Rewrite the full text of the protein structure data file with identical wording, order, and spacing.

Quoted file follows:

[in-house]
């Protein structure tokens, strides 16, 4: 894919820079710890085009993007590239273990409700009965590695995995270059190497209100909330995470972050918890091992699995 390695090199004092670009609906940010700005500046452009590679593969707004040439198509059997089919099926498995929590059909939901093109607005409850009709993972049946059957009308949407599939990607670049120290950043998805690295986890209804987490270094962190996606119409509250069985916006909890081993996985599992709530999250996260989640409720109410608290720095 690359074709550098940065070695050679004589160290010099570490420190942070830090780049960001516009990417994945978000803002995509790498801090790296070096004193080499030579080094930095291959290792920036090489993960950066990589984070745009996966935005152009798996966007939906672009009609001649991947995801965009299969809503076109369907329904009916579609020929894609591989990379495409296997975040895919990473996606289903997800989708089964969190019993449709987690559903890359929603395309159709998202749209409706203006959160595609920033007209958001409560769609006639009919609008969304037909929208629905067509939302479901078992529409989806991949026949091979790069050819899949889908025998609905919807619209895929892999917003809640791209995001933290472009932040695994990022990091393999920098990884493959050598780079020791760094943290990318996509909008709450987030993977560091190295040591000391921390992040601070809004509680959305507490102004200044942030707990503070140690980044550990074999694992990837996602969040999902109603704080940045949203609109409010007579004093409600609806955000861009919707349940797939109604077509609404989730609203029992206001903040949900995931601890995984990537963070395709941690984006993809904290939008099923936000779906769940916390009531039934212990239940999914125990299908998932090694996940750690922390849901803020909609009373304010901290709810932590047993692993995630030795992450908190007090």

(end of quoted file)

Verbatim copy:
[in-house]
């Protein structure tokens, strides 16, 4: 894919820079710890085009993007590239273990409700009965590695995995270059190497209100909330995470972050918890091992699995 390695090199004092670009609906940010700005500046452009590679593969707004040439198509059997089919099926498995929590059909939901093109607005409850009709993972049946059957009308949407599939990607670049120290950043998805690295986890209804987490270094962190996606119409509250069985916006909890081993996985599992709530999250996260989640409720109410608290720095 690359074709550098940065070695050679004589160290010099570490420190942070830090780049960001516009990417994945978000803002995509790498801090790296070096004193080499030579080094930095291959290792920036090489993960950066990589984070745009996966935005152009798996966007939906672009009609001649991947995801965009299969809503076109369907329904009916579609020929894609591989990379495409296997975040895919990473996606289903997800989708089964969190019993449709987690559903890359929603395309159709998202749209409706203006959160595609920033007209958001409560769609006639009919609008969304037909929208629905067509939302479901078992529409989806991949026949091979790069050819899949889908025998609905919807619209895929892999917003809640791209995001933290472009932040695994990022990091393999920098990884493959050598780079020791760094943290990318996509909008709450987030993977560091190295040591000391921390992040601070809004509680959305507490102004200044942030707990503070140690980044550990074999694992990837996602969040999902109603704080940045949203609109409010007579004093409600609806955000861009919707349940797939109604077509609404989730609203029992206001903040949900995931601890995984990537963070395709941690984006993809904290939008099923936000779906769940916390009531039934212990239940999914125990299908998932090694996940750690922390849901803020909609009373304010901290709810932590047993692993995630030795992450908190007090």